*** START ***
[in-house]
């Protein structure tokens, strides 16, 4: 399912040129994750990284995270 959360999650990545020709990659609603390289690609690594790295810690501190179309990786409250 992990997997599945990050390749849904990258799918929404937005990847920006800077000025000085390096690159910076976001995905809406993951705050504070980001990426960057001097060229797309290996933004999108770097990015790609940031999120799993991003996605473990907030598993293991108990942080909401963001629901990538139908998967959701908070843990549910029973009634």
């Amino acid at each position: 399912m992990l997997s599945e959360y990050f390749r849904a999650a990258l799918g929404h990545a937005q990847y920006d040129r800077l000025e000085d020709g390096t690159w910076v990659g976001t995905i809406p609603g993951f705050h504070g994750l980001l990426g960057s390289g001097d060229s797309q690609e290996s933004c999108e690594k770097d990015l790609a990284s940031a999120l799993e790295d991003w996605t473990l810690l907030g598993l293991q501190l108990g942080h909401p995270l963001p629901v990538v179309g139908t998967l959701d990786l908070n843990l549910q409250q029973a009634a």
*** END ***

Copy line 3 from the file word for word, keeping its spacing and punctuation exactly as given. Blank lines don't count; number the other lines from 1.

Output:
């Amino acid at each position: 399912m992990l997997s599945e959360y990050f390749r849904a999650a990258l799918g929404h990545a937005q990847y920006d040129r800077l000025e000085d020709g390096t690159w910076v990659g976001t995905i809406p609603g993951f705050h504070g994750l980001l990426g960057s390289g001097d060229s797309q690609e290996s933004c999108e690594k770097d990015l790609a990284s940031a999120l799993e790295d991003w996605t473990l810690l907030g598993l293991q501190l108990g942080h909401p995270l963001p629901v990538v179309g139908t998967l959701d990786l908070n843990l549910q409250q029973a009634a």